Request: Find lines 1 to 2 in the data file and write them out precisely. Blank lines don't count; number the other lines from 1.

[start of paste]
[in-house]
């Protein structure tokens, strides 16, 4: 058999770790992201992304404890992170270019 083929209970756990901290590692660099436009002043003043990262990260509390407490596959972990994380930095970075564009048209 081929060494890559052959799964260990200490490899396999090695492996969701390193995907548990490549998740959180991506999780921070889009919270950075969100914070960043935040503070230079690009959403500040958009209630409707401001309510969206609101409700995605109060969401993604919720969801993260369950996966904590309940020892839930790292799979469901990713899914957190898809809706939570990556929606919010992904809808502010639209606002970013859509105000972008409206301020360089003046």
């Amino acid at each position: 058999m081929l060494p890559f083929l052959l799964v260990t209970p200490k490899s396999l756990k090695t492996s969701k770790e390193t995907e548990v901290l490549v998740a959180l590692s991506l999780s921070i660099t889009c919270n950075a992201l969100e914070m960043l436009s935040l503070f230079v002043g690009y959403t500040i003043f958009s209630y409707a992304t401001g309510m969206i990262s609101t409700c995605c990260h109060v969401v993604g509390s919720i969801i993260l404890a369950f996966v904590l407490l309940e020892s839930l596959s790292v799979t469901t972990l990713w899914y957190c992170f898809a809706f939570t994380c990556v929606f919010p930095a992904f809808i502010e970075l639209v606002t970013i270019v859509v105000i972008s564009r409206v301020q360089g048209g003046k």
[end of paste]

[in-house]
């Protein structure tokens, strides 16, 4: 058999770790992201992304404890992170270019 083929209970756990901290590692660099436009002043003043990262990260509390407490596959972990994380930095970075564009048209 081929060494890559052959799964260990200490490899396999090695492996969701390193995907548990490549998740959180991506999780921070889009919270950075969100914070960043935040503070230079690009959403500040958009209630409707401001309510969206609101409700995605109060969401993604919720969801993260369950996966904590309940020892839930790292799979469901990713899914957190898809809706939570990556929606919010992904809808502010639209606002970013859509105000972008409206301020360089003046």